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Style · October 29, 2018

Mike Parker finally gets his break on “The Voice”

Video: Click above to watch Mike Parker discuss his experience on “The Voice.”
I have always known that music was my passion. Football was my dream. But dreams come to an end sometimes. I think your passions don’t ever change.
— Mike Parker
Michael Parker
• Age: 24

• Home: Warrenton

• Family: Parents, DeJuanna and Mike Parker; older siblings, Collin, “Chip” and Samone.

• Education: Atlanta Metropolitan State College, Ga., and Georgia Prep Sports Academy, 2013-14; Fauquier High School, 2013; Kettle Run High School, 2010-13.

• Work: Singer; formerly heavy equipment operator for S.W. Rodgers in Gainesville, 2014-17.

• Twitter: Click here

• Instagram: Click here
By .(JavaScript must be enabled to view this email address)
Staff Journalist
Update: Mike Parker was eliminated during Monday night’s knockout round and will not continue on the show.

Growing up in “Horse Country,” the 24-year-old Fauquier High School graduate never expected to make it to Hollywood.

Before Warrenton resident Mike Parker became a contestant on NBC TV’s “The Voice” this year, he sang in church, school talent shows and plays with no formal training.

In elementary school, Mr. Parker participated in the FHS musicals, “Les Miserables” and “The Woman Who Came to Dinner.”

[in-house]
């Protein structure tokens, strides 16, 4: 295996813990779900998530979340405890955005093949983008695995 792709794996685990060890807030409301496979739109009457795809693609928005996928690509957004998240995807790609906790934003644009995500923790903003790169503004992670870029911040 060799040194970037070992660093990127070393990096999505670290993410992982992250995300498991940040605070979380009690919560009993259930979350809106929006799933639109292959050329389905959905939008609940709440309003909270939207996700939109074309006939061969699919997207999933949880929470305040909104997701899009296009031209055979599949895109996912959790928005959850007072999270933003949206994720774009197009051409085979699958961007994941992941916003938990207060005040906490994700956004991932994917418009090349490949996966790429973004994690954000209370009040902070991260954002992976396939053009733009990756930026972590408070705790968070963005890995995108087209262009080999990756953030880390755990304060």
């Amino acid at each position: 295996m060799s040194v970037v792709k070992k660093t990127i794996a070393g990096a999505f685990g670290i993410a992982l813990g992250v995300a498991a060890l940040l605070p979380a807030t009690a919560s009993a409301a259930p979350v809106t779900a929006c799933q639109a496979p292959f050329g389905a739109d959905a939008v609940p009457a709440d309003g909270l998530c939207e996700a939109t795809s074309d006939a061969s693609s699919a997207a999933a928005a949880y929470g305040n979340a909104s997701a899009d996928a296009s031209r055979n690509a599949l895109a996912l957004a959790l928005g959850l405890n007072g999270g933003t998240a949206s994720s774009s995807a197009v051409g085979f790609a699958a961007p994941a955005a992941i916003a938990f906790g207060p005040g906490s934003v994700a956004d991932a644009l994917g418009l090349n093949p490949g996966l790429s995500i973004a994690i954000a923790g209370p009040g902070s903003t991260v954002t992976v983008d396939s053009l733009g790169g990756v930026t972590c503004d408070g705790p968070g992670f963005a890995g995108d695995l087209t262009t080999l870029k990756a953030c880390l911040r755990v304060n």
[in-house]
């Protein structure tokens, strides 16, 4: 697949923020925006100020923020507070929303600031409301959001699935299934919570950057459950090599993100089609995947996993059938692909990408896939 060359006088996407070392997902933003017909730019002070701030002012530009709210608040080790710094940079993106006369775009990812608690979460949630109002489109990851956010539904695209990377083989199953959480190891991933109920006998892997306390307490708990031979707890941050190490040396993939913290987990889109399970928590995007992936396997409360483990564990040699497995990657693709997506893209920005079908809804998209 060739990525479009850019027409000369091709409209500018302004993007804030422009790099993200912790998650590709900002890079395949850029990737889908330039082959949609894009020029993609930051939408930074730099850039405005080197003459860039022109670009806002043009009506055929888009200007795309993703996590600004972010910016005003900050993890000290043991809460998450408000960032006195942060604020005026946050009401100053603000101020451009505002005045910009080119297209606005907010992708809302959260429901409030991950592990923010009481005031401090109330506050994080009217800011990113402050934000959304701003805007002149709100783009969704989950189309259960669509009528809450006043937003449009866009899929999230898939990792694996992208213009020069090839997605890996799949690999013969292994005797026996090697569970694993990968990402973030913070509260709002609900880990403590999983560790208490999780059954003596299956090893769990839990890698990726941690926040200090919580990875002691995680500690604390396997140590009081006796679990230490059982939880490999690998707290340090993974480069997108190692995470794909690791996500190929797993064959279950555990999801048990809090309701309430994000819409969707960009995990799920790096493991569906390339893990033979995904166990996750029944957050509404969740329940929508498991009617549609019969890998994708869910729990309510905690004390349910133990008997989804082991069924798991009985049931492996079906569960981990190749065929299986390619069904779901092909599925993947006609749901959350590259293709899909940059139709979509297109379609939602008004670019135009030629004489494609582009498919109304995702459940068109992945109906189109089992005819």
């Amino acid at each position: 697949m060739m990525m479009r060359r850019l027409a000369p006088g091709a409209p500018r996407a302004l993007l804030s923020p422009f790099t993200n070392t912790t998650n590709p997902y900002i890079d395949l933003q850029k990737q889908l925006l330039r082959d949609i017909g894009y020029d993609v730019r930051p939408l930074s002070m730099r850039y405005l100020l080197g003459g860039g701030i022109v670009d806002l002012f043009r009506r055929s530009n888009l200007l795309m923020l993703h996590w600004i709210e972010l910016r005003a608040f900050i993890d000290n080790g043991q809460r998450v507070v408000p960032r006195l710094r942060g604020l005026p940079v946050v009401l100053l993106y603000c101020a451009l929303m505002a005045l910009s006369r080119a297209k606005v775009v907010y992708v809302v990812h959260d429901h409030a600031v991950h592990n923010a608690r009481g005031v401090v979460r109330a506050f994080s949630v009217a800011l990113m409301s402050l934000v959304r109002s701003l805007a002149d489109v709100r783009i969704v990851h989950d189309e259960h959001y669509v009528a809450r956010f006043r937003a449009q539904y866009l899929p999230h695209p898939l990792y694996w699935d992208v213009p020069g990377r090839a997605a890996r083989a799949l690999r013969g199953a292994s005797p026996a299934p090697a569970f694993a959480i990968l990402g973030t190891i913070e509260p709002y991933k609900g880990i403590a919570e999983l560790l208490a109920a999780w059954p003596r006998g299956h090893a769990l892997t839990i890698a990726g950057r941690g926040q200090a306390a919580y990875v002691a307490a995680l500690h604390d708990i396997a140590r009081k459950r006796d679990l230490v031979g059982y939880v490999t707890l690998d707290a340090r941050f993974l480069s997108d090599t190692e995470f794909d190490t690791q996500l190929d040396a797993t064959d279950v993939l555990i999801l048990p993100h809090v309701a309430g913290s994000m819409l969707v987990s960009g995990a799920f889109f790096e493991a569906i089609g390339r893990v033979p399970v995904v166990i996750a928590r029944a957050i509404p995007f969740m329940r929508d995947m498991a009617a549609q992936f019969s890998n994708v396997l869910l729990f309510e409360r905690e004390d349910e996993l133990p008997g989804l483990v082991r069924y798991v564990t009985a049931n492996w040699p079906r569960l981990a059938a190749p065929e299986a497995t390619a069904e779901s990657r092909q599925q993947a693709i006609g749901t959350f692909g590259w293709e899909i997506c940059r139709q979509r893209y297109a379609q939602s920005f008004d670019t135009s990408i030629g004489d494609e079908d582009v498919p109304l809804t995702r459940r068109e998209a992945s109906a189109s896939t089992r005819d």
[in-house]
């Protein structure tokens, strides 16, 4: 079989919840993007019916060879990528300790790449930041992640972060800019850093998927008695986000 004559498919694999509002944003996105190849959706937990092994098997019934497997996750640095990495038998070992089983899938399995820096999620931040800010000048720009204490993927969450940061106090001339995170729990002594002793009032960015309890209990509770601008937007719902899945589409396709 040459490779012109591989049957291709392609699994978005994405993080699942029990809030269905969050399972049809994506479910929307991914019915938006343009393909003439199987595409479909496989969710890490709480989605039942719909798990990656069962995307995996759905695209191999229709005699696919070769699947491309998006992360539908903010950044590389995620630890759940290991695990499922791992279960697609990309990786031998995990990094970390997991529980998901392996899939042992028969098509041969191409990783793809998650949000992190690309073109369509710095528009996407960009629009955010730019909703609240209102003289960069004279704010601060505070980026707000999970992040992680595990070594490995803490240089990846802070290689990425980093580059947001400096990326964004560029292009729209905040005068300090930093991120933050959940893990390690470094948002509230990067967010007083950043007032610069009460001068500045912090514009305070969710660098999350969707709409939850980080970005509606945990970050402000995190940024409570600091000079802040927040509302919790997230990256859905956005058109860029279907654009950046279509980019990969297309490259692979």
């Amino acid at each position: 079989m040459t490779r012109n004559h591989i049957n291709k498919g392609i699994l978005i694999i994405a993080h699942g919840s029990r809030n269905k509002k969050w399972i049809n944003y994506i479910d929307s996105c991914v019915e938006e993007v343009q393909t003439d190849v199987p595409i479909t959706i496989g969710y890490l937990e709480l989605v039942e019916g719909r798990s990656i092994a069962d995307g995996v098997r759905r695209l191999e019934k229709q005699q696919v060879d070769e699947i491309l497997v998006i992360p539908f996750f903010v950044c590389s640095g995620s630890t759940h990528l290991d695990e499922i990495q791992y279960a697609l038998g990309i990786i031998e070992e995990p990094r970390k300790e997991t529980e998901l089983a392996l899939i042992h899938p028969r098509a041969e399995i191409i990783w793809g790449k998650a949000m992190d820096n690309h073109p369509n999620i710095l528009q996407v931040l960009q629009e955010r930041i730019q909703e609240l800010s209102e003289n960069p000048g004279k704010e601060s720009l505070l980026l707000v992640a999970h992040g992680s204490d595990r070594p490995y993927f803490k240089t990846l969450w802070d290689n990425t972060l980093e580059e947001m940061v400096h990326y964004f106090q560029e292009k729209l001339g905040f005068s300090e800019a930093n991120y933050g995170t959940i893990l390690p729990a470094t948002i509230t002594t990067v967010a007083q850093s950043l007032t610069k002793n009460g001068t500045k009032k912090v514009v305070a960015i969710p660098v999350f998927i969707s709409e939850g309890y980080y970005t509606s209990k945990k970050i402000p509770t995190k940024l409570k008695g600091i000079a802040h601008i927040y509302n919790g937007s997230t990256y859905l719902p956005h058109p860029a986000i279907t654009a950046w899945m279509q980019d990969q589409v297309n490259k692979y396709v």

“I’ve always grown up around music,” Mr. Parker said in an interview Friday.

His passion for music started at a young age when he taught himself how to play the piano.

“I’ve never missed a talent show” from sixth to 12th grade, he added. “I would play the piano and sing.”

He grew up with three older siblings in Warrenton.

His father, Mike, played the saxophone and his sister, Samone, played the drums. His mother, DeJuanna Parker sang and was active with the Fauquier Community Theatre. 

In middle and high school, Mr. Parker took orchestra classes and played the bass.

In high school, the local singer starred on the football field at Kettle Run, scoring five touchdowns and intercepting six passes during his junior season, when the Cougars advanced to the state semifinals.

“What was clear was he was an exceptionally talented young man,” said former Kettle Run Principal Major Warner. “Engaging. Musically talented and athletic. Very personable. That became clear when he entered the ninth grade.”

But, Mr. Parker let his grades slide and missed out on potential football scholarships from 13 colleges that recruited him.

He ultimately graduated from Fauquier High in 2013 and entered college in Atlanta. While taking classes and playing football at Georgia Prep Sports Academy, Mr. Parker he drew interest from a casting agency for “The Voice.”

With no formal training, Mr. Parker first auditioned for the show in 2013 after the agency found a video of him singing “Break Even” by The Script on YouTube.

“I ended up dropping out of college, moved back here. I was like, ‘Let’s do this ‘Voice’ thing and see what doors open up’,” he said.